Figuring out the “Years of Good Life” a person can look forward to on a warming planet could be key to unlocking the economic resources needed by populations to adapt to climate change.
The so-called YoGL index is the latest offering from researchers trying to balance sustainability and demands for economic growth. The assessment, which will be published next week by the US Proceedings of the National Academy of Sciences, challenges climate models that focus on monetizing the utility of individuals. It’s the newest study to suggest economists need to overhaul their metrics to meet the challenge of climate change.
The YoGL index seeks to measure the ability of people to survive in an “empowered condition” in a changing environment, according to the researchers. They used data on education, longevity, health, income, and life satisfaction. Accounting for global warming’s impact on individuals in dollars, euros or pounds “doesn’t make sense” because it discounts people’s ability to adapt, said lead author Wolfgang Lutz.
“We broadly wanted to define an applicable metric that shows not everything has to be measured in money terms,” he said, adding that societies’ abilities to improve on education and healthcare systems aren’t adequately captured by existing models. The paper extends a decades-long debate started by the Stern Report, which suggested that the famines, rising seas and superstorms triggered by climate change could cost the world $9.6 trillion. A subsequent study by JP Morgan analysts said investments worth $50 trillion might be needed to keep within the 1.5°C temperature rise sought by the Paris climate agreement. The gap between expected damages wrought by warming and the action needed to mitigate change plays a key role in international climate negotiations.
Nordic countries such as Finland and Sweden outperformed in the YoGL index because of their commitments to universal education, which better prepares populations to adapt to changing climates. Females in conflict zones faced the fewest years of good living, with 20-year-old women in Yemen and Rwanda looking forward to just 10 and 11 years respectively.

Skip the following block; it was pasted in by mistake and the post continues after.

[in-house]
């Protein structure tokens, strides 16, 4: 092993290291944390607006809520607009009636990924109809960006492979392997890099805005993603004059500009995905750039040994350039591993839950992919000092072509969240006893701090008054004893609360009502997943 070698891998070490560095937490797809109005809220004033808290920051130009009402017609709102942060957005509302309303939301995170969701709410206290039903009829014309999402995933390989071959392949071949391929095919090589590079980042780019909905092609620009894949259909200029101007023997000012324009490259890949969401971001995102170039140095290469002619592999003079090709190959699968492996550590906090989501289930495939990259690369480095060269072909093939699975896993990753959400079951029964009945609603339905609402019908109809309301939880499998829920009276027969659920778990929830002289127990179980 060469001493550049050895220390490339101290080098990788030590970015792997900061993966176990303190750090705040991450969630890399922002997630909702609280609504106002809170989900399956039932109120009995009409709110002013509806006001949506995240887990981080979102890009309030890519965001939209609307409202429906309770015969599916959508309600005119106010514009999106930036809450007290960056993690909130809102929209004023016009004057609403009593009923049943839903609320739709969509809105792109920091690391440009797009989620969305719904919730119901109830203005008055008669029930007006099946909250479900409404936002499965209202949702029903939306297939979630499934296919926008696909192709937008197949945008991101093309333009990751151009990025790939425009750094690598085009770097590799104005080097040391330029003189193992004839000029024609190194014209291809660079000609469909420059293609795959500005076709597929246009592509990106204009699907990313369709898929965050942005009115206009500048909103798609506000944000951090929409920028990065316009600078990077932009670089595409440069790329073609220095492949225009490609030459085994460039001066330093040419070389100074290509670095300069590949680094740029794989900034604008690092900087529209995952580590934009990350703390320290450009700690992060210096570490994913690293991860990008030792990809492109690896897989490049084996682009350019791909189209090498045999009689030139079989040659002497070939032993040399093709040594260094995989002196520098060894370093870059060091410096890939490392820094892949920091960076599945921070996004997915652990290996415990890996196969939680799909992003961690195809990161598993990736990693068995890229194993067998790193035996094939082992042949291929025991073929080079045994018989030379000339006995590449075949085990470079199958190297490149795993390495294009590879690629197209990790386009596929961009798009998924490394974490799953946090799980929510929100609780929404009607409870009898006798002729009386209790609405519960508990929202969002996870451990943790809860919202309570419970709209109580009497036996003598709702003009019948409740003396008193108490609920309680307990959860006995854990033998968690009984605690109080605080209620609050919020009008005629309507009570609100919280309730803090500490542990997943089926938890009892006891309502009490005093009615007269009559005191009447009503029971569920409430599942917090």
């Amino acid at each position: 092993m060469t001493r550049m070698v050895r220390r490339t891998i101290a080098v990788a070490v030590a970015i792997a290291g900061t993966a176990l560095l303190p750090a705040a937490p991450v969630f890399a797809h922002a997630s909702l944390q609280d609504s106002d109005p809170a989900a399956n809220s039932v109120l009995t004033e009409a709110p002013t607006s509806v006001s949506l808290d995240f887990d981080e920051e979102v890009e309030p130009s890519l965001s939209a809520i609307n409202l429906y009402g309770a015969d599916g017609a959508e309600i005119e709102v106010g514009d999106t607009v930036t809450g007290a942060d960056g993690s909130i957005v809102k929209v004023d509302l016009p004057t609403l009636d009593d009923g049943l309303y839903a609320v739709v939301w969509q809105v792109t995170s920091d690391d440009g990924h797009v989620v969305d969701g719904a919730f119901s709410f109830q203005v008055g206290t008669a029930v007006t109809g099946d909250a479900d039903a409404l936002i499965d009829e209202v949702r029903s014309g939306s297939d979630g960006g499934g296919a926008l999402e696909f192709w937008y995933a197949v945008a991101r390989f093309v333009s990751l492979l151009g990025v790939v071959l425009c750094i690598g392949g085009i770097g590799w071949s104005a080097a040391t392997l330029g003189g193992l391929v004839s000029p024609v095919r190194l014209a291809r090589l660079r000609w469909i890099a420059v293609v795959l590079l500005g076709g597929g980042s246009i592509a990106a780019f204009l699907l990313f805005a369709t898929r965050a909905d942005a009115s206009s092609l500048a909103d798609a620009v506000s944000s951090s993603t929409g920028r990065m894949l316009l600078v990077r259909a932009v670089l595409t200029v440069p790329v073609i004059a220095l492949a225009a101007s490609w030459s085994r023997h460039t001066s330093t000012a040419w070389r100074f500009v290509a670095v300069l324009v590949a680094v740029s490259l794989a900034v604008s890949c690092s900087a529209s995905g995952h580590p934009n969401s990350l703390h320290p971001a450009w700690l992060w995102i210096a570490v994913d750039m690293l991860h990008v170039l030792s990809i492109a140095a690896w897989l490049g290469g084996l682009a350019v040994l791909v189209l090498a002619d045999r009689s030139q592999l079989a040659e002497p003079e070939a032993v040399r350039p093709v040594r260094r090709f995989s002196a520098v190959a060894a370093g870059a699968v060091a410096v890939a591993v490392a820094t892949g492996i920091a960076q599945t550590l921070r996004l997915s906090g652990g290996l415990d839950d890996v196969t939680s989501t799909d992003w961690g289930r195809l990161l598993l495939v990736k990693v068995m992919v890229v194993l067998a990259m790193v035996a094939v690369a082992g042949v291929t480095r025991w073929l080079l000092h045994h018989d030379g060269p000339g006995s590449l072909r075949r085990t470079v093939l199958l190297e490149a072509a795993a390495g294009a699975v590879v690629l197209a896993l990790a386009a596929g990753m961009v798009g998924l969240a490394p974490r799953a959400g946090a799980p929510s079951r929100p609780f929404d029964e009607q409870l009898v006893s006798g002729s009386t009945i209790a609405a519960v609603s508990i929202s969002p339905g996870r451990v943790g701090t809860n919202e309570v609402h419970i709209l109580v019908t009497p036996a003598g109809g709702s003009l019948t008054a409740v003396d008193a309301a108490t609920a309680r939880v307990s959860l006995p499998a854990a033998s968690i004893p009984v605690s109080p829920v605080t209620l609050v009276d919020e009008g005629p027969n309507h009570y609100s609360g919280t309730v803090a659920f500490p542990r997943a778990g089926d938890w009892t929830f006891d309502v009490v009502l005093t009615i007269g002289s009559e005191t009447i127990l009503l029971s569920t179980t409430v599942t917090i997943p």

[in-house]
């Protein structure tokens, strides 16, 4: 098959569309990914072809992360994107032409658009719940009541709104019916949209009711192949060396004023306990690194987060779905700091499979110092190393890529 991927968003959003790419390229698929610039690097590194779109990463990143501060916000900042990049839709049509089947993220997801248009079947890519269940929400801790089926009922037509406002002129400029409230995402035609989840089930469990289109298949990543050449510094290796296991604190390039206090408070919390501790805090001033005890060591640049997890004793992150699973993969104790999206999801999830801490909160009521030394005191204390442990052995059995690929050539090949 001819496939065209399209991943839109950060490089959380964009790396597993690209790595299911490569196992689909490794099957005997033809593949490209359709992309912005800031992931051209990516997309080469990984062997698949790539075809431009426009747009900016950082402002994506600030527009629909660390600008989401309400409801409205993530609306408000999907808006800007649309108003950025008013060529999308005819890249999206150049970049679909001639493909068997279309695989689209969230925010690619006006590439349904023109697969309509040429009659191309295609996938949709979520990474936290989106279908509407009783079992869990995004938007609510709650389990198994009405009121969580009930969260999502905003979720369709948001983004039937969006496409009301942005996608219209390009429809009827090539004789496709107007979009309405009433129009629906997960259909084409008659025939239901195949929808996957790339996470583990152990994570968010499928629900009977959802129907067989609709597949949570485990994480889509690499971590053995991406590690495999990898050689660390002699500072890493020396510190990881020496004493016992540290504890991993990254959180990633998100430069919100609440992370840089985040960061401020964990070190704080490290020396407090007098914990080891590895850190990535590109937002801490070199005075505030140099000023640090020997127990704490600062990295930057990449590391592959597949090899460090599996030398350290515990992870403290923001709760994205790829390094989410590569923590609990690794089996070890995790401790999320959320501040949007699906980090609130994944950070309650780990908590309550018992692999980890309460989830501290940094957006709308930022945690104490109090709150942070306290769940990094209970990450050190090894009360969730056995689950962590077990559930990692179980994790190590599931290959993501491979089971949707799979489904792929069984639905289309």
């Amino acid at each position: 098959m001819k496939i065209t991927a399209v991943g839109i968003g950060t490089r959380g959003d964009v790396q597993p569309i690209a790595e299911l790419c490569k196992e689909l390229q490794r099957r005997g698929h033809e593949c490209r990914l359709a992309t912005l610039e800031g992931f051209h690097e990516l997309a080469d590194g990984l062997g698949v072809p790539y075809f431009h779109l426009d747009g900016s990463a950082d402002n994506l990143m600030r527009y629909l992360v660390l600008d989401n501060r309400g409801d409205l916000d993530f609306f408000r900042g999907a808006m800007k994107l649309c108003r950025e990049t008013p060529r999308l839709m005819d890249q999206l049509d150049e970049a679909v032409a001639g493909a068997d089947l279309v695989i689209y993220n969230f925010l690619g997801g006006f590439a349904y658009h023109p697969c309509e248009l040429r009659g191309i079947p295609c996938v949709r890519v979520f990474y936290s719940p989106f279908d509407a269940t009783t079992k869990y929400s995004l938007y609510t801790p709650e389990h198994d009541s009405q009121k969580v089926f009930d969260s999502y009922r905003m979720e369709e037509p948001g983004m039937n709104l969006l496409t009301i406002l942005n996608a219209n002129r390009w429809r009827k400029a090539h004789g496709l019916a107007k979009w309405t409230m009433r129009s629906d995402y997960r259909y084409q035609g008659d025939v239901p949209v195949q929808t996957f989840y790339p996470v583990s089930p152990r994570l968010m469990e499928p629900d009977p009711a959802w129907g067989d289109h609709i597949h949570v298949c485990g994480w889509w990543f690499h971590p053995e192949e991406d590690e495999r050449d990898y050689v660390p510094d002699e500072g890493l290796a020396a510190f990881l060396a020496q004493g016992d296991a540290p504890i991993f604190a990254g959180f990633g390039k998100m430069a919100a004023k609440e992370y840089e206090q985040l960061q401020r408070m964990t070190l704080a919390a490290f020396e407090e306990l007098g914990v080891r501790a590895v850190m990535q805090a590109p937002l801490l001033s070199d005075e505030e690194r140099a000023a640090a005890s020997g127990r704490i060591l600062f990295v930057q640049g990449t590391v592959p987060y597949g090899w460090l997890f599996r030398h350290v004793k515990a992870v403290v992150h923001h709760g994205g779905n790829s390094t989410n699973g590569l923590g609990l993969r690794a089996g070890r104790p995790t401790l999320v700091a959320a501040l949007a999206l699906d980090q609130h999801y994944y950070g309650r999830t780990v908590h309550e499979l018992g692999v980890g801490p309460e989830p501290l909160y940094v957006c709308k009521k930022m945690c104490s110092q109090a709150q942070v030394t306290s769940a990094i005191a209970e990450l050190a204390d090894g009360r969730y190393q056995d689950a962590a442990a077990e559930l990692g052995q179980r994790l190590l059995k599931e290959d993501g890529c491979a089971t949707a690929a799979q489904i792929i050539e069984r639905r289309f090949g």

The index isn’t the first attempt to quantify quality of life. The Better Life Index published by the Organisation of Economic Cooperation and Development and the United Nations World Happiness Report have also tried to help economists and policy makers measure less tangible metrics of wellbeing.
The new index tries to smooth out emotional responses to polling and incorporates data that can be standardized worldwide, Lutz said. There's nevertheless some overlap between the best-performing economies. Finland will be listed atop the UN’s Happiness Report for a fourth consecutive year on Saturday.
The authors said their research opens the possibility that “the social costs of carbon could potentially be evaluated in terms of Years of Good Life lost among future generations, rather than only in dollar terms.” For example the index could be useful for underwriters insuring against low-probability, high-impact risks and policy makers developing rules to fight social ills like air pollution, said Lutz.
The economic lockdowns and school closings triggered by the Covid-19 pandemic are unlikely to have a long-term impact on the years of good life for young people, said the demographer, who works at the International Institute of Applied Systems Analysis outside Vienna. ”Many students used the pandemic as a good time to invest in their readings and studies,” he said. “The more education people have, the better they will be able to adapt.”
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